STANISLAUS COUNTY, Calif. — The family of a teen shot and killed by a Stanislaus County sheriff's deputy last month has filed a lawsuit against the department.
A claim was filed Friday against the Stanislaus County Sheriff's Office, Sheriff Jeff Dirkse and Deputy Gerardo Zazueta. The claim is a prerequisite to filing a lawsuit in state court.
The shooting happened near the intersection of Finch and McClure Roads in Modesto on May 18. Stanislaus County Sheriff’s officials initially said Xander Mann, the driver, was 17-year-old but clarified that he was 16.
Bodycam footage shows a Stanislaus County Sheriff’s deputy approaching the car, asking him to roll down the windows. Mann sped off when he was asked to turn off his vehicle, which led law enforcement on a 15-mile chase. The Sheriff's office had previously said it was a 7-mile pursuit.
There were five teenagers in the vehicle. Mann was the only reported person in the car who was shot.
“It was scary, and it was really, really traumatizing,” said 14-year-old Valerie Kennedy, who was also in the car when the chase turned to deadly shooting occurred.
Kennedy said Mann took off because he was afraid of going back to juvenile hall.
“He was just a scared kid," said Kennedy. "He was scared. He didn’t want to go back. He didn’t deserve it.”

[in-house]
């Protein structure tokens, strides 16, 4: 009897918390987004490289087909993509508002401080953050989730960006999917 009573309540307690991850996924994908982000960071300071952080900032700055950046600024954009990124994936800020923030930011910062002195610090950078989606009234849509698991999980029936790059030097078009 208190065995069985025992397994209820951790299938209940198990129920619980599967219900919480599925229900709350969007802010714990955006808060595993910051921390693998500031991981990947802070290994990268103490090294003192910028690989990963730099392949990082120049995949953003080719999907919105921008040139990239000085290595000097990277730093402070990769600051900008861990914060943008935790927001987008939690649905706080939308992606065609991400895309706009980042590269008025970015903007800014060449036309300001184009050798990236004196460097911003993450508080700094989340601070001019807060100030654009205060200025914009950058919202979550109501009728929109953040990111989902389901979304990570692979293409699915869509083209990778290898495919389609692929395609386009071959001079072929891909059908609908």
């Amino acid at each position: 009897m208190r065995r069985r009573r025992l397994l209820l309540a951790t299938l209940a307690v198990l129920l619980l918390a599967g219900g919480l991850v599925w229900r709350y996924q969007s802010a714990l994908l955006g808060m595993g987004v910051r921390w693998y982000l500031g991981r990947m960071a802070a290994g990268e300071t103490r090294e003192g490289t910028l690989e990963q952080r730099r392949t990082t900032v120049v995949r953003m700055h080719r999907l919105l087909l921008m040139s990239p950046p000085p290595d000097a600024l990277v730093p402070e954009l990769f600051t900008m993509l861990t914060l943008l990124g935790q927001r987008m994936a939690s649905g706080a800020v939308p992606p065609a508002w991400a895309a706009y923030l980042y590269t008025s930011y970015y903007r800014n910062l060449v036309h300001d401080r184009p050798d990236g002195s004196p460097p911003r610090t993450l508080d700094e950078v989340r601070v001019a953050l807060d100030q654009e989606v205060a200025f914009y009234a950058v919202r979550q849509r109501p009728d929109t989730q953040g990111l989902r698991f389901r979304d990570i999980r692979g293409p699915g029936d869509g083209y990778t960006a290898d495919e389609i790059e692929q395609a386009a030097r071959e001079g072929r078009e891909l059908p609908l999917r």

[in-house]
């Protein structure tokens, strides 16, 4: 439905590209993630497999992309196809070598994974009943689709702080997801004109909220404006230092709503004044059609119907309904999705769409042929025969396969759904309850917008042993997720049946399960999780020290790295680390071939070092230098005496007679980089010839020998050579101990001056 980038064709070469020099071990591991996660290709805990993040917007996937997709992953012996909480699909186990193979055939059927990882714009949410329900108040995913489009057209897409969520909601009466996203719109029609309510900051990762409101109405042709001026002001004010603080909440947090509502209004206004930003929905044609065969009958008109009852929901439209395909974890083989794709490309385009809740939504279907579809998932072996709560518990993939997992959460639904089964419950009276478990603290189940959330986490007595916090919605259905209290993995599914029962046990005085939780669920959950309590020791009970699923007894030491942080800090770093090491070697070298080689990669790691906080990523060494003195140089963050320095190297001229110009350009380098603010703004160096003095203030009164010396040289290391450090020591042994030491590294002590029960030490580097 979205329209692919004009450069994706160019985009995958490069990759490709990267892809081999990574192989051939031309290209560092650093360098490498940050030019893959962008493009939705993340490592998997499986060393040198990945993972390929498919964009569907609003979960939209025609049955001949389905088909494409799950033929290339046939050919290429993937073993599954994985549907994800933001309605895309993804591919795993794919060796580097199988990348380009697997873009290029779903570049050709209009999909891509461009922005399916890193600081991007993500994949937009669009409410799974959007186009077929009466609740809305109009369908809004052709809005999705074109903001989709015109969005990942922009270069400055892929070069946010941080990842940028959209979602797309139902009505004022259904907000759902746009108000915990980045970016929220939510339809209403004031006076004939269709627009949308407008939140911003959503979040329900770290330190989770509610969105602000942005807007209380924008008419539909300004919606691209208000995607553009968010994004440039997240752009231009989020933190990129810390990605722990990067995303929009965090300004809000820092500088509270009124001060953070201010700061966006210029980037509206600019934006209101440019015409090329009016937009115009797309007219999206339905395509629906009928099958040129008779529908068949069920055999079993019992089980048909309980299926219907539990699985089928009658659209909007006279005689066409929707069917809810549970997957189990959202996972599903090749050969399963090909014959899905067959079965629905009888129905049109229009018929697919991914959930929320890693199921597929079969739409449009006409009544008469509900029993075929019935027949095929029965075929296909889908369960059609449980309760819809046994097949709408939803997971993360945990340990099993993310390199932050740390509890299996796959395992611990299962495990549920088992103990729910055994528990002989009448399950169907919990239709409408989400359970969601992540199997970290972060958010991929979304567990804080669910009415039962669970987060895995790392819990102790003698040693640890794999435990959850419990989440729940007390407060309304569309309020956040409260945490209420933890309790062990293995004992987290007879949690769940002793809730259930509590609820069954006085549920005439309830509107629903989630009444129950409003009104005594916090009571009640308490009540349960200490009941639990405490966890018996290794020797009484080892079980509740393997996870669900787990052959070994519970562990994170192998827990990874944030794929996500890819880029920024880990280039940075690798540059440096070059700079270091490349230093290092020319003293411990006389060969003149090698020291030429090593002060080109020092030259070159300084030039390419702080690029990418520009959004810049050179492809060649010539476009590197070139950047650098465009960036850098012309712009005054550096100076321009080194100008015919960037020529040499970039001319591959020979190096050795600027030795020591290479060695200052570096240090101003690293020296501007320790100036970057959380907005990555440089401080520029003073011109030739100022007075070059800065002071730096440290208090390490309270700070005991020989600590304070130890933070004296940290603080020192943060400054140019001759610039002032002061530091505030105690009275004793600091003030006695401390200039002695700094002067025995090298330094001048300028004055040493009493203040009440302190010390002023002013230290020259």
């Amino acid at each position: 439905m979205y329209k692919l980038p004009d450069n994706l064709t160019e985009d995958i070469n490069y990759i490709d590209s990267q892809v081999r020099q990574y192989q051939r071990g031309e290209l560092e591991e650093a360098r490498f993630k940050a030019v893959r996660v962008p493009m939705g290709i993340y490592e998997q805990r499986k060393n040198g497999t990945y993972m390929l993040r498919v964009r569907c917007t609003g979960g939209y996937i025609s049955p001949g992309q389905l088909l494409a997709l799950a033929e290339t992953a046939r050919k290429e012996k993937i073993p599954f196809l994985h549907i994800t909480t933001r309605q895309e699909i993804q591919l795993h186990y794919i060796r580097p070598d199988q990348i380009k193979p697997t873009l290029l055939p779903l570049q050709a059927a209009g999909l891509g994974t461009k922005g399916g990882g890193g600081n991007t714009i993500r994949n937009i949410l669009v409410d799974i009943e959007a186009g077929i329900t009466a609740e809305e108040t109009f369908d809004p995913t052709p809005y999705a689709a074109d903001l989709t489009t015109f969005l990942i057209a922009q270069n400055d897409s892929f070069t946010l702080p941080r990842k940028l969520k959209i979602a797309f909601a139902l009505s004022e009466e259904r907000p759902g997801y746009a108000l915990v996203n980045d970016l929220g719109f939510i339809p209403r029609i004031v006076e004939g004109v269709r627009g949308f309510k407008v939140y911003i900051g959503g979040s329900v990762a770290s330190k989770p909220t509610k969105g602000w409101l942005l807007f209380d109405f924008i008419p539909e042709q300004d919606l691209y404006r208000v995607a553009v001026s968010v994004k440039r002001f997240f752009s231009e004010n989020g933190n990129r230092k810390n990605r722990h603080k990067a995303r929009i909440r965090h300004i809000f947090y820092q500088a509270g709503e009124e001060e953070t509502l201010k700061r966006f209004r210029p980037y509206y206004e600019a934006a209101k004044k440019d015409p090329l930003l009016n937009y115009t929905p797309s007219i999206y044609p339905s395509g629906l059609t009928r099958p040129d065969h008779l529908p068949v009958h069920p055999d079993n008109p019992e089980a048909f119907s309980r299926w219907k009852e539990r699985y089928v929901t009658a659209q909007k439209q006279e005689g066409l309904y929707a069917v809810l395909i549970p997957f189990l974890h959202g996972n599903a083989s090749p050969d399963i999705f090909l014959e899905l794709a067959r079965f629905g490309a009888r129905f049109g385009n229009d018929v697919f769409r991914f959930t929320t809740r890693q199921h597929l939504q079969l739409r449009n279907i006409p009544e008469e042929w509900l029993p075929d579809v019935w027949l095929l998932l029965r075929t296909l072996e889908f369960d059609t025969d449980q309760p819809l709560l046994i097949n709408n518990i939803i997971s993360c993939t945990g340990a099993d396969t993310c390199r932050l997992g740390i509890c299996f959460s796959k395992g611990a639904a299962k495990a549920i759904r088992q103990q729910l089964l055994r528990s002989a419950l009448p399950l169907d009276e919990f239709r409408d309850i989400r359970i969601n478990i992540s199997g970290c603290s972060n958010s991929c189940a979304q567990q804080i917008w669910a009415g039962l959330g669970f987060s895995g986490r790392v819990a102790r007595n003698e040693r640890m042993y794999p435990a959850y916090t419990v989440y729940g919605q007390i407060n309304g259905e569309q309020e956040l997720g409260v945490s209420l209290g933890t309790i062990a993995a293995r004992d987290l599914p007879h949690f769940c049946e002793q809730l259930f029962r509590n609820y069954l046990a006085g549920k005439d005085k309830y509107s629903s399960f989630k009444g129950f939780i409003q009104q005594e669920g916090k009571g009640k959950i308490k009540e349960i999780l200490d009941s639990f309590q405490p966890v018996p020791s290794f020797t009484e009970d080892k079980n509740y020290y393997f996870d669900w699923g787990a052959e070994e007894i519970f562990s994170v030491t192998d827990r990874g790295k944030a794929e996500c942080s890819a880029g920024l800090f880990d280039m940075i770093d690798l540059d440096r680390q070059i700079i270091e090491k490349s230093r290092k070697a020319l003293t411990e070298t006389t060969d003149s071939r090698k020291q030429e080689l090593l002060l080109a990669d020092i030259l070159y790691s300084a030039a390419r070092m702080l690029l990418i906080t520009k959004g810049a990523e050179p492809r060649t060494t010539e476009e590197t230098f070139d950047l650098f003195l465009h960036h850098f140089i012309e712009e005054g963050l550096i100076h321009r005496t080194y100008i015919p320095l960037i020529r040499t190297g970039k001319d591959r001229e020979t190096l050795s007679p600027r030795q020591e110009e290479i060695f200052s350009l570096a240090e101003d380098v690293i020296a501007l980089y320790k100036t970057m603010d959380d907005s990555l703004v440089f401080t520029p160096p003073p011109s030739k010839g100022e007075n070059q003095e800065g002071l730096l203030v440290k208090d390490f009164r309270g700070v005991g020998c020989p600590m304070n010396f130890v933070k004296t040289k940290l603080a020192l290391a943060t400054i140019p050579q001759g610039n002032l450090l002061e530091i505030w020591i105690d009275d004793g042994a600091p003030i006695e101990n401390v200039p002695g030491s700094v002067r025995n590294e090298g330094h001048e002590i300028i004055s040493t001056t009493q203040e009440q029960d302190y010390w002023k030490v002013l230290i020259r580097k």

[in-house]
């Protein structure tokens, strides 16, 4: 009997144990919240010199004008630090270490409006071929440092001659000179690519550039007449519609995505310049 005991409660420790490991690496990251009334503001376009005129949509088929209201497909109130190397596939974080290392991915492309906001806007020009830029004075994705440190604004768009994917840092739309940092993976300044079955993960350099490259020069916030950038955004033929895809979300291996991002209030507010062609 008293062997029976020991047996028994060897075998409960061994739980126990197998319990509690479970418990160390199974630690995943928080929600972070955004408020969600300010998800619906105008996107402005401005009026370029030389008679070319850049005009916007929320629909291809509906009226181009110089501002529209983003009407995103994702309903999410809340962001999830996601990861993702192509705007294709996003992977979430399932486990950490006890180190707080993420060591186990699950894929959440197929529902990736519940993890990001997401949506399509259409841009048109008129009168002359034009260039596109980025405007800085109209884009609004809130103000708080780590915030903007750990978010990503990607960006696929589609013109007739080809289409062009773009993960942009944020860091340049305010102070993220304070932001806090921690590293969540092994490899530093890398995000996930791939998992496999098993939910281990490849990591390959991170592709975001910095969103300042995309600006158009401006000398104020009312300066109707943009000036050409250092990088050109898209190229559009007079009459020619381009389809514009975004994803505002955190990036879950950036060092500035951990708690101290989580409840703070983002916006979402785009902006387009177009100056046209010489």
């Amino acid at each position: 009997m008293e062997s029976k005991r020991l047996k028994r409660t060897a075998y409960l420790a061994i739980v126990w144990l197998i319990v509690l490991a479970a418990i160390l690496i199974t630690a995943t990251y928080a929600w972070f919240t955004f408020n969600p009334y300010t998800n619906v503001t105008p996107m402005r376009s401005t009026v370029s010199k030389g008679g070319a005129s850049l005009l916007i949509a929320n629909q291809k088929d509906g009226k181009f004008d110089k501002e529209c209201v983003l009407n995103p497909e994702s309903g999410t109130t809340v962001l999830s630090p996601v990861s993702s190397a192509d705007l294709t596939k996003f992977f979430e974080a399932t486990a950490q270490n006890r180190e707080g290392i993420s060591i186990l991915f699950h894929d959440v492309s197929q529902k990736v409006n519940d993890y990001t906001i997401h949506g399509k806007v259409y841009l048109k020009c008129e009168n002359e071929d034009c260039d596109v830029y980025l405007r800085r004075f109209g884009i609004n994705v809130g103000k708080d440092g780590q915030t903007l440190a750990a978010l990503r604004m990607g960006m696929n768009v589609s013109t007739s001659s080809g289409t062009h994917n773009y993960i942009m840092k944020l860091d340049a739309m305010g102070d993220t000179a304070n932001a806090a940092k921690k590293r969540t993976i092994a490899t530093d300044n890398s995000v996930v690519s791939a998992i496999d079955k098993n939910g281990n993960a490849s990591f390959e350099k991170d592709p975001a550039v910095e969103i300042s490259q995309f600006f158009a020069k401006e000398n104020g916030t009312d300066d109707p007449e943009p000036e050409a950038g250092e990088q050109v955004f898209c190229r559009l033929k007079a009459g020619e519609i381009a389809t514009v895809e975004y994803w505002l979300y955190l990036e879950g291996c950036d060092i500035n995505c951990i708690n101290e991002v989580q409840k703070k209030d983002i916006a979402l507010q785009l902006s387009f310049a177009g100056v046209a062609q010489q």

Mark Merin, a Sacramento Civil Rights Attorney who is representing Mann's family says the 16-year-old exercised poor judgement in the moment but that doesn't mean he deserved to die.
"It's crazy to run away from an officer," said Merin. "It's not a crime punishable by death."
Merin says the 15 miles chase that lasted more than 20 minutes went too far.
"How could you possibly justify shooting into a car occupied by teenagers because it was a traffic violation," said Merin.
The pursuit came to a sudden end after the department says the suspect "attempted to use their car as a weapon by driving towards law enforcement vehicles."
Stanislaus County Sheriff's spokesperson Sgt. Luke Schwartz identified Field Training Officer Gerardo Zazueta as the officer who shot the teenager.
Zazueta worked for the Stanislaus Sheriff's Office for four years, according to Schwartz.
However, bodycam footage from Zazueta's point of view was never posted because his camera was never turned on.
"Due to the rapid nature of how this critical incident unfolded, Deputy Zazueta did not activate his body-worn camera," said Dirkse.
The sheriff's office says Mann was the only one shot in the car but 14-year-old Kennedy said she was also hit by one of the bullets.
"On my neck, the bullet went past me and barely grazed my neck," said Kennedy. "I thought I was going to die too."
Merin filed a claim against the sheriff's Office Friday.
In a statement to ABC10, Stanislaus County Sheriff Jeff Dirkse said:
"Any loss of life, regardless of the circumstances is always tragic. Our officers are placed in a difficult situation when in pursuit of suspects. Officer decisions must be made quickly and can depend on a host of factors. We recognize the community’s concerns and are fully investigating the circumstances leading up to events of May 18, 2021. We are in receipt of the claim and will review it in full."